The Great Wall (Part I): A Confluence of the Old and the New
Updated: Aug 28, 2019
By: Gauri Barve Kale
The name ‘China’ evokes a range of emotions and imagery, much of which stems from what one sees in the news, reads in the newspapers and in books. On a recent visit to the country on an official sourcing trip, I too had obviously painted a picture in my mind of what the country would be like. To say I was overwhelmed by my experience, would be an understatement. There is so much more to China than what meets the eye! China is an intriguing and intricate patchwork of unique experiences, of the old and the new. This is where the centuries-old chronicles of imperial dynasties converge with modern-day skyscrapers and rush-hour traffic. It’s almost a modern dichotomy and yet so traditionally Chinese in culture and style!
In a 2-part series on my experiences in China, I will share stories about the things that really
stood out for me!
Bringing Modernity to Traditions
We travelled through myriad cityscapes - some big and modern and others made up of much smaller industrial or art towns. But, there was one common experience that stood out for us, across every place we visited. That was the traditional tea ritual; a large bowl filled with warm water to
store all the containers, a constantly whirring kettle of water and a light aroma of tea leaves
that was omnipresent.
The moment you enter an office or a home anywhere in China, you are served a cup of tea. If you empty it, they pour you some more. The Chinese almost take it as being inhospitable if the guest’s cup is empty. The safest way to not being served anymore tea (if you’ve had your fill), is to just leave the cup untouched or drink just a wee bit and keep it aside. While this ritual was a constant, what did change was the paraphernalia around it.
Type ‘Chinese Tea Ceremony’ on Google and it will throw a plethora of images with Chinese brides and ornate settings of tea being served. Cut to modern day China and this experience has been transformed for the contemporary, city dwelling, globetrotting Chinese. As a result, what you see today is a whole spectrum of interesting tools, both hi-tech and lo-tech, catering to this ritual; from hand crafted and hand painted porcelain wares to sleek, modern yet mass-manufactured pieces! It’s almost a transformation of an ancient culture, with every step of technological advancement. No step skipped, no short cuts taken, no compromise on experience! Just a transformation to the modern-day context. In busy trains and buses, we even saw people armed with thermos flasks or travel versions of the tea kits. Talk of adapting to modern times!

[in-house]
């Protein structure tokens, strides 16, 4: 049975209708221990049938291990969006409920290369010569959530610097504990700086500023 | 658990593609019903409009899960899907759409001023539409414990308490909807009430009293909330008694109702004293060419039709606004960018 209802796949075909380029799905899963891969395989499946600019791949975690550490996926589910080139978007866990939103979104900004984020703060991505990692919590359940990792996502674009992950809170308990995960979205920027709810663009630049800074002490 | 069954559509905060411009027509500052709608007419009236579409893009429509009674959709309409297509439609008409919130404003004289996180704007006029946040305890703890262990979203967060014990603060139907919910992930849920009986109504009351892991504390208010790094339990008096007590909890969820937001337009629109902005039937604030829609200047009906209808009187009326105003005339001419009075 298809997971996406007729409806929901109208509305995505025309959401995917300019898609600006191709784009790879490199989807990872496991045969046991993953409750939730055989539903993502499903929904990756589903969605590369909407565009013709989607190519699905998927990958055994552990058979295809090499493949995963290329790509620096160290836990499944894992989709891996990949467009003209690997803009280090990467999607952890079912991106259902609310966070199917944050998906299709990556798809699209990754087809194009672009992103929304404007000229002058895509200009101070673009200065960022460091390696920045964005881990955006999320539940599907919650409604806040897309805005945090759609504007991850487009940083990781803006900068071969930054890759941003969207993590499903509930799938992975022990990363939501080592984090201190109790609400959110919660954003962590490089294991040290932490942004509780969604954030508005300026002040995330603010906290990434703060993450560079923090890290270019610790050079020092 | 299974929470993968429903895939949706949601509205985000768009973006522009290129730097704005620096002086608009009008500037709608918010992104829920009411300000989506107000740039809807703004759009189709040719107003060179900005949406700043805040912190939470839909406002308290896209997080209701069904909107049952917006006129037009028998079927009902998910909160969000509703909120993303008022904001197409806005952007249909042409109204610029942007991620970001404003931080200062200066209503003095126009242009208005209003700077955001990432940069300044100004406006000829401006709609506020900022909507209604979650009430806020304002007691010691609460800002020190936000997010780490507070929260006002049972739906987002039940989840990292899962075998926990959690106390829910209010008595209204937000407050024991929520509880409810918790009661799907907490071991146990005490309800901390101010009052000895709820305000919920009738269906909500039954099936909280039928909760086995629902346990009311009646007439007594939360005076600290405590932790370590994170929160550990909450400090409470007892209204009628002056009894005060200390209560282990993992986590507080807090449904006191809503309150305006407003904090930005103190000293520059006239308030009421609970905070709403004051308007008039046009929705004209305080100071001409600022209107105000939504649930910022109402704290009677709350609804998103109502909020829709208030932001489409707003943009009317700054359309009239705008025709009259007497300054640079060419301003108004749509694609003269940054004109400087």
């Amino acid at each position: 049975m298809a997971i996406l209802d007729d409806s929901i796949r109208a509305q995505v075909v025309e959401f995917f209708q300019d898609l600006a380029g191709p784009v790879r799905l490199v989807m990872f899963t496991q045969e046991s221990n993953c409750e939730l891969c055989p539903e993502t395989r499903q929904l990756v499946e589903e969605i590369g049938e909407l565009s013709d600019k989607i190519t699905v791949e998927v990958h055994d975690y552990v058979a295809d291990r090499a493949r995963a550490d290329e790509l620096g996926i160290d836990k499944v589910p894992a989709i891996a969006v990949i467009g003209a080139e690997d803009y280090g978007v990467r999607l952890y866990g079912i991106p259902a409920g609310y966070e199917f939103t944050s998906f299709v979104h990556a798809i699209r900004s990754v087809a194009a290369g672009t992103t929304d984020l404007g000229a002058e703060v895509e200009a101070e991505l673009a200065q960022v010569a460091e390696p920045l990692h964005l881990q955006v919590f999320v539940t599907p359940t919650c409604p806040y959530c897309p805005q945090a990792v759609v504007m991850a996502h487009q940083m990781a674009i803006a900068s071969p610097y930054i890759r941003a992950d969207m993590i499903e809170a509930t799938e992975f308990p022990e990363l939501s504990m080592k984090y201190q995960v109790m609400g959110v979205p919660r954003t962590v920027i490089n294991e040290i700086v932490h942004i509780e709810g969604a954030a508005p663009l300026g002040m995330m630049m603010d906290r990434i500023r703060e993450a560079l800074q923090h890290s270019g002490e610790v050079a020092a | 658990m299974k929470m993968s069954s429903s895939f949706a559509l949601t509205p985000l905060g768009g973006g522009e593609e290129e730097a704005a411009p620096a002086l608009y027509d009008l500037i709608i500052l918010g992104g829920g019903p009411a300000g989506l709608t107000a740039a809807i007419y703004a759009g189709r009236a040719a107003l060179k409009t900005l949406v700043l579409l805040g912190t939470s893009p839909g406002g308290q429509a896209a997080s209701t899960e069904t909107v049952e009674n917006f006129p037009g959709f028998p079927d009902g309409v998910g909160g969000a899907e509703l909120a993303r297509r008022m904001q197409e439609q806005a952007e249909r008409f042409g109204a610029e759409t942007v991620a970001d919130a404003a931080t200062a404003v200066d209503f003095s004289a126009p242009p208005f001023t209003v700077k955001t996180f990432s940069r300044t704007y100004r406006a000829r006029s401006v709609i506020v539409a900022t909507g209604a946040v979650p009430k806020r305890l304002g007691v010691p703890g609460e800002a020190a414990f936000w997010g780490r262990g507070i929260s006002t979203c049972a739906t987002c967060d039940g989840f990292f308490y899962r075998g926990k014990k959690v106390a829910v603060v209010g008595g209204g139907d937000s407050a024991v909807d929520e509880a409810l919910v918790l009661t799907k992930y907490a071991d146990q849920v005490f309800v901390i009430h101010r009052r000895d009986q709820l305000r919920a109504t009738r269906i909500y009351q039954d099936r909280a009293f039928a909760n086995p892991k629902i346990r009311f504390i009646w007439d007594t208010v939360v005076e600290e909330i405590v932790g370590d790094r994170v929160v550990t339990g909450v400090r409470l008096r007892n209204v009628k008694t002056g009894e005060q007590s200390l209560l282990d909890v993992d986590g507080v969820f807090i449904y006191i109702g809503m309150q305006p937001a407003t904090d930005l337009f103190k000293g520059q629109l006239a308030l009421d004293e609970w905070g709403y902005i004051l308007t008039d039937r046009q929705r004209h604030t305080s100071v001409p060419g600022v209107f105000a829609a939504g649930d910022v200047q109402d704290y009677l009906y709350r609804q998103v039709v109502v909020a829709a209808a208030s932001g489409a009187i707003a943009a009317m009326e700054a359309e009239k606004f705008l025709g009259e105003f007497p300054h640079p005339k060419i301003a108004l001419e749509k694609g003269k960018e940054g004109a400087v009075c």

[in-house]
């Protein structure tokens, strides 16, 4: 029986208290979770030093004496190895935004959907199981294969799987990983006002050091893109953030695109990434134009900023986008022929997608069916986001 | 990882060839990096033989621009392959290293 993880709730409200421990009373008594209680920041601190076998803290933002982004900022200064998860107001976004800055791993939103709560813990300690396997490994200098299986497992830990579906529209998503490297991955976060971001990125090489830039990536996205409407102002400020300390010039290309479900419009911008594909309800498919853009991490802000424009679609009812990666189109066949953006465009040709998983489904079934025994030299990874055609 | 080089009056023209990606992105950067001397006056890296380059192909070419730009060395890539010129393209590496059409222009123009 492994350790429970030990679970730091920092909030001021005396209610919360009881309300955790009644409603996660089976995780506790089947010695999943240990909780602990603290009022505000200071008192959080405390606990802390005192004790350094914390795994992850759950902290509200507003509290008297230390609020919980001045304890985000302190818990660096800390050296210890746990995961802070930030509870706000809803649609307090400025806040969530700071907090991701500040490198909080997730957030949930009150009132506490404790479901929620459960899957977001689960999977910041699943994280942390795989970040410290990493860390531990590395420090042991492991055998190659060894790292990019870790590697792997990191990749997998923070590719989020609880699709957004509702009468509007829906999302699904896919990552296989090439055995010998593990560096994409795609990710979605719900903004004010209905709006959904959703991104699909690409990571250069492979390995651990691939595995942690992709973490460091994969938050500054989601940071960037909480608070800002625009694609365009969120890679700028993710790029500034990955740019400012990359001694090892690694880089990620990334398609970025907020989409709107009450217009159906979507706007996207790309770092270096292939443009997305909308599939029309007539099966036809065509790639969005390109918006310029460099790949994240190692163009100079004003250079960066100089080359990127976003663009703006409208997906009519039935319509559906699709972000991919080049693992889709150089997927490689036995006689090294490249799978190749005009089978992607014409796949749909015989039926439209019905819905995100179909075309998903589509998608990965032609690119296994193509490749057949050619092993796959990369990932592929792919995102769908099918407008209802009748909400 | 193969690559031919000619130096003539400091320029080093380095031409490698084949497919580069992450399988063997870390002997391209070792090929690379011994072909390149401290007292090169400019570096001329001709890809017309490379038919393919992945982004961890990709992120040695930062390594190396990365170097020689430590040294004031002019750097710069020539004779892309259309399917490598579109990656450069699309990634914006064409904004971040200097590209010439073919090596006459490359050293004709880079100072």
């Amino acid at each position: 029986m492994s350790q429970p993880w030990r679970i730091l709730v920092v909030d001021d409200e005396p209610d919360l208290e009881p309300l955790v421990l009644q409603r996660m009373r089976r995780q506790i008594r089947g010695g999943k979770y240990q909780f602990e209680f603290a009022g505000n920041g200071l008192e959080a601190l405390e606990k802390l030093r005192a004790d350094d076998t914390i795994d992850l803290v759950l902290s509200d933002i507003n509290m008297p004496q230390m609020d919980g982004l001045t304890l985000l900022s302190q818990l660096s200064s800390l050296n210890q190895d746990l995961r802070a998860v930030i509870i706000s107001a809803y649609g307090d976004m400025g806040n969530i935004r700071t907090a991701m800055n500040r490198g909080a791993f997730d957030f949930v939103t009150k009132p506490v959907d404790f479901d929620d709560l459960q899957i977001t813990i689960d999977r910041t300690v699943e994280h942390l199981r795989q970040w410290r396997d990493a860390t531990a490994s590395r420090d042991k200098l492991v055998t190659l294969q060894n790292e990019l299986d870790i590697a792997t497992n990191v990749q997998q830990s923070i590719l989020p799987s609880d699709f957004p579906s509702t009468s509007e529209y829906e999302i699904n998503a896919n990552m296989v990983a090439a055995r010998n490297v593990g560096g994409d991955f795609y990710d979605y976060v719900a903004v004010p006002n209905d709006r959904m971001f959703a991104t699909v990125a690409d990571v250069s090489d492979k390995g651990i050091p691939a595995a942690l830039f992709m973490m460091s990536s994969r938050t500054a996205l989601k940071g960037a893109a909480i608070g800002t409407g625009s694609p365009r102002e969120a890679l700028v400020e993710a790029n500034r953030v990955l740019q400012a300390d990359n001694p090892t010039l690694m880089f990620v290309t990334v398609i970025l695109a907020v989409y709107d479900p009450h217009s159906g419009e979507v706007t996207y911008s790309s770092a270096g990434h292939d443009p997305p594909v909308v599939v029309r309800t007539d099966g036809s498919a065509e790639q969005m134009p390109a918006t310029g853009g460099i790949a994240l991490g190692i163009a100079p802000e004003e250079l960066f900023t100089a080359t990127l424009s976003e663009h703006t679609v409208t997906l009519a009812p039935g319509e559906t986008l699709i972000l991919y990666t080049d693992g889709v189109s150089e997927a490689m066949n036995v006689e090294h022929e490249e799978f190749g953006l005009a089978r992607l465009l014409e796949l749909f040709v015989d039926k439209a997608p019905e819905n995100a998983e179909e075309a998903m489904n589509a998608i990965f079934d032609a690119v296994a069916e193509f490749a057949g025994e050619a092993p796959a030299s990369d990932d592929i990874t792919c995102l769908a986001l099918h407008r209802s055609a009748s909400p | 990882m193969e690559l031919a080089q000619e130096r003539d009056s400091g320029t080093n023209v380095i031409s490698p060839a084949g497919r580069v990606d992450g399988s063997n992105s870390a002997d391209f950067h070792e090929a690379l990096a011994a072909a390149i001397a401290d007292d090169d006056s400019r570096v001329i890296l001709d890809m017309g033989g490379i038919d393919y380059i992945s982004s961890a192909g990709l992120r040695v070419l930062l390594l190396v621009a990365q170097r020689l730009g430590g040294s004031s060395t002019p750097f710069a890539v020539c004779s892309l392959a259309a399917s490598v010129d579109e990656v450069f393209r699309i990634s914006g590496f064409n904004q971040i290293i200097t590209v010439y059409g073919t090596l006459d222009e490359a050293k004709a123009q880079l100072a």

What really caught my fancy was the way an entire industry has evolved around a seemingly simple beverage like tea. From beautifully packaged teas to thoughtfully designed tea strainers, traditional tea sets to carry-away tea cups, the bridge between tradition and modernity has been woven
Even more interesting was the fact that this was not an isolated phenomenon. For instance, to date, Chinese children are taught to first write letters using a brush and ink. And, the story of objects that has evolved around this ecosystem is no different. The script uses a basic grid system of a square, divided into 8 triangles. Workbooks and worksheets are designed to make the activity of writing structured yet fun.
The variety of papers, inks, ink-pots, brush rests that one can find in a regular stationery store is simply mind boggling. Again, this stems from the fact that the script is still in use in modern and vernacular contexts. Road signs, billboards, shop signages and packaging at one end to local posters, notice boards, village banners on the other end of the spectrum.
Back home, while vernacular is indeed seeing a revival and becoming cool all over again, there is still a lot that we can learn from the Chinese way!